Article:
Prosecutors decide against charges over Polish anti-Semitism book
( dpa )- Polish-American sociologist Jan Tomasz Gross will not face charges over his book "Fear: Anti-Semitism in Poland After Auschwitz", Polish prosecutors decided in Krakau Monday.
The city's prosecutor's office ruled that the publication did not insult the Polish state, and did not provoke hatred, and so charges would not be brought against Gross, PAP news agency reported.
The prosecutors said they were able neither to check the author's sources nor to pass judgment on his theses, and any trial would endanger freedom of expression.
The Polish version of the work, which appeared in Poland a month previously with a subtitle that translates as "A History of a Moral Downfall," sparked an intense historical debate.
Thousands of people headed to Krakow, Warsaw and Kielce for book promotion events with the author, who has lived in the United States for nearly 40 years. Right-wing extremists with shaved heads shouted "Lies! Lies!" and threatened to sue him.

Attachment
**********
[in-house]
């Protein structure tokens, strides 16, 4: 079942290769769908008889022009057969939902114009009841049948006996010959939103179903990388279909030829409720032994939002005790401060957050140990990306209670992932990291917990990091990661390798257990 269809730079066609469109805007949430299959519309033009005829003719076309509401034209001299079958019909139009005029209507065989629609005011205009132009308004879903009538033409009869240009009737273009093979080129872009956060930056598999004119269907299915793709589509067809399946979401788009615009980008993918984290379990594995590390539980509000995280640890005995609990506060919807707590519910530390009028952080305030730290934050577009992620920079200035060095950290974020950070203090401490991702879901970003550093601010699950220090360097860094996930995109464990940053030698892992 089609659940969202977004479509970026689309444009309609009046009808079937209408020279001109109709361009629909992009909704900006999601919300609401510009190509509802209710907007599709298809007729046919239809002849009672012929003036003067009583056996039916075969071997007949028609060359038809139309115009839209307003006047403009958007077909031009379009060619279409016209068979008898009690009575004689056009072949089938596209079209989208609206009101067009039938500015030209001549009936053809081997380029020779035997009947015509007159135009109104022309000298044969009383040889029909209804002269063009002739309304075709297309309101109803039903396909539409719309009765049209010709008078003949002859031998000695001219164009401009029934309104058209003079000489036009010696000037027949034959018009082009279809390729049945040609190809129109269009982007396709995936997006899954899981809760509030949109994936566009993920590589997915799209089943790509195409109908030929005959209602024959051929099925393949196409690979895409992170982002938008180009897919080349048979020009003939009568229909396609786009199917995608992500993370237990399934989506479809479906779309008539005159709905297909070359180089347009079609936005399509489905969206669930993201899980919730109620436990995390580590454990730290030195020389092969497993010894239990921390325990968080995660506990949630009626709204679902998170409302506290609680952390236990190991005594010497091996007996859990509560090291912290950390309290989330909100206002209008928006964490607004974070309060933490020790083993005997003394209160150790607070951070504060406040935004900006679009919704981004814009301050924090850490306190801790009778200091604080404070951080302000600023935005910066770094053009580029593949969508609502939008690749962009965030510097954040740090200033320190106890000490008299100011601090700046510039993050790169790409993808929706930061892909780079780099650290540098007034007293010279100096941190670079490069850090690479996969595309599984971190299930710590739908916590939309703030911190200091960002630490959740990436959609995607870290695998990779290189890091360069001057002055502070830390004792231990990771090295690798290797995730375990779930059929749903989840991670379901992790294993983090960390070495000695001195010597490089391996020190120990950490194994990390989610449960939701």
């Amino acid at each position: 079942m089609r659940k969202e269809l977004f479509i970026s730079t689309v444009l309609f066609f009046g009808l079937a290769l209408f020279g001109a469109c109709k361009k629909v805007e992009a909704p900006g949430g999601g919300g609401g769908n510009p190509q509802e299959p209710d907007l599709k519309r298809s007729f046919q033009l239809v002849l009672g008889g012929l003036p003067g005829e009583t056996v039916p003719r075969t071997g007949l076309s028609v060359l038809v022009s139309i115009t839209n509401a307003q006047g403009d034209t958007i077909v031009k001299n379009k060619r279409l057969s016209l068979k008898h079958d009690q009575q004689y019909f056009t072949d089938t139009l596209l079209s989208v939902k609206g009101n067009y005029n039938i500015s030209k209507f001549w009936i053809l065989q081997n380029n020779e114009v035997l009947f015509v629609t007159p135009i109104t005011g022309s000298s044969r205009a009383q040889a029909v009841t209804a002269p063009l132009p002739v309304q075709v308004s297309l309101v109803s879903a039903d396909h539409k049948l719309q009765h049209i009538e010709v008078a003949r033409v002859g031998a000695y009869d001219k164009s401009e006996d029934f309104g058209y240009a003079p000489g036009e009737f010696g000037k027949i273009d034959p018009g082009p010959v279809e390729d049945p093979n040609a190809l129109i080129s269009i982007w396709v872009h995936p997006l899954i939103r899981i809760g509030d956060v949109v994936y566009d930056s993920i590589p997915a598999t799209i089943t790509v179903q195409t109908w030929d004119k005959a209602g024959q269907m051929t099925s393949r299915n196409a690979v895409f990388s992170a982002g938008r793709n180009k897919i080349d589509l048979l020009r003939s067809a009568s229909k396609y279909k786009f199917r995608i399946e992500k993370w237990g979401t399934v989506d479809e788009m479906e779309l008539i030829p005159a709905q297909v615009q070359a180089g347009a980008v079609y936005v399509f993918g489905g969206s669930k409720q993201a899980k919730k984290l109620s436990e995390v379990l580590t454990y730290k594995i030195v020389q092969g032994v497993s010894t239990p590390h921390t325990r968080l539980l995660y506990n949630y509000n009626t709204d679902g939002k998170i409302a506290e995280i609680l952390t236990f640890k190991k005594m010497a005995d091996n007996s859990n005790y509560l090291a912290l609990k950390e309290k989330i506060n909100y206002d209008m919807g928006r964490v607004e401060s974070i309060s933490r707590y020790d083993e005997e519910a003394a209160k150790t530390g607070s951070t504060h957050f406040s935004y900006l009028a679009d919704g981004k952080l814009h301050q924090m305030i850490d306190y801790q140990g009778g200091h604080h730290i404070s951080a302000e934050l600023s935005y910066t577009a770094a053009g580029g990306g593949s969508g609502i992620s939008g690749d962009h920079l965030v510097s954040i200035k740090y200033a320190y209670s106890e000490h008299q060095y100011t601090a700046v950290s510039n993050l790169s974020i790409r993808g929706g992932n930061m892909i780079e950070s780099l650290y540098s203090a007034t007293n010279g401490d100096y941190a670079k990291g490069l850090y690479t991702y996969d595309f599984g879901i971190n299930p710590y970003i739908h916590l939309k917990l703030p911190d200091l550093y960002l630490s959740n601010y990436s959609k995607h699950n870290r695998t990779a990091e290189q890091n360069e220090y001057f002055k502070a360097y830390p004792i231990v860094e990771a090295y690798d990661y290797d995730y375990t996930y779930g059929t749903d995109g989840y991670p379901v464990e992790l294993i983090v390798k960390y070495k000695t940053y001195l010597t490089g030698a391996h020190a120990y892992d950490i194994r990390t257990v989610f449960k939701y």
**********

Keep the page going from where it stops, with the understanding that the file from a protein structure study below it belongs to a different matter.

In the book, Gross accuses the majority of Poles not only of having failed to help Jews that the Nazis persecuted, but also of having often participated in various ways in the Jews' destruction.
Some Poles, Gross says, expropriated Jewish property during the Nazi occupation and were afraid, after the war, that they would have to return it to Holocaust survivors.
This, in the author's view, is the main reason for Polish anti- Semitism after 1945. He says the Catholic Church shares blame because it did nothing to stop hostility toward Jews. Gross estimates the number of deaths in postwar anti-Semitic attacks at 500 to 2,500.